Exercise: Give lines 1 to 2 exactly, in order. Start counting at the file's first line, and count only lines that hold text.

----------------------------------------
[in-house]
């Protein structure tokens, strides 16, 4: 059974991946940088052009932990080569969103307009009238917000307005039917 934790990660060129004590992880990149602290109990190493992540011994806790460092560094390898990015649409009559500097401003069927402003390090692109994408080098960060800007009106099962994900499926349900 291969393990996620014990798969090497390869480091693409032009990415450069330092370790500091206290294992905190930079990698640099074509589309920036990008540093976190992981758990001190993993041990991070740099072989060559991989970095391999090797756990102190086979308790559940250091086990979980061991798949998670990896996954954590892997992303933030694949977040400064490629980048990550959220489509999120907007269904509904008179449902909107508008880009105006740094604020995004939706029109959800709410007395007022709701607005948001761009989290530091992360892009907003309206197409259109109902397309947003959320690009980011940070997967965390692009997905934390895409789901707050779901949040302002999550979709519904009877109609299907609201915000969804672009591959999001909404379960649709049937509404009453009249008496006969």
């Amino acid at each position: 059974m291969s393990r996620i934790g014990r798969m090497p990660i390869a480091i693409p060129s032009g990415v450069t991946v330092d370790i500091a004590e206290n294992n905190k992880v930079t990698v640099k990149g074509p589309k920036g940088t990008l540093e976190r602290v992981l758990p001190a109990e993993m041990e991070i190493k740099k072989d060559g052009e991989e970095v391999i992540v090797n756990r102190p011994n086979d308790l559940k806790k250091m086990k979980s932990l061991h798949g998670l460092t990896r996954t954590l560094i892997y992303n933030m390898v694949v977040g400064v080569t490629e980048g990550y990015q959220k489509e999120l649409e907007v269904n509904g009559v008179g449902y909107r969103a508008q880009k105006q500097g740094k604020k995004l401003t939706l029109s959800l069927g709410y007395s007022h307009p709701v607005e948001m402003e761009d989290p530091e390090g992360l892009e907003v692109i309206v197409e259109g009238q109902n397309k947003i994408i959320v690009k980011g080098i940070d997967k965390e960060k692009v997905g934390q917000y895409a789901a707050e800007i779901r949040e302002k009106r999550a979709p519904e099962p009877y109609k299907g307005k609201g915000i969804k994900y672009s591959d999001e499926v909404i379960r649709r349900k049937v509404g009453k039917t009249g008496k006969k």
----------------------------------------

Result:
[in-house]
């Protein structure tokens, strides 16, 4: 059974991946940088052009932990080569969103307009009238917000307005039917 934790990660060129004590992880990149602290109990190493992540011994806790460092560094390898990015649409009559500097401003069927402003390090692109994408080098960060800007009106099962994900499926349900 291969393990996620014990798969090497390869480091693409032009990415450069330092370790500091206290294992905190930079990698640099074509589309920036990008540093976190992981758990001190993993041990991070740099072989060559991989970095391999090797756990102190086979308790559940250091086990979980061991798949998670990896996954954590892997992303933030694949977040400064490629980048990550959220489509999120907007269904509904008179449902909107508008880009105006740094604020995004939706029109959800709410007395007022709701607005948001761009989290530091992360892009907003309206197409259109109902397309947003959320690009980011940070997967965390692009997905934390895409789901707050779901949040302002999550979709519904009877109609299907609201915000969804672009591959999001909404379960649709049937509404009453009249008496006969």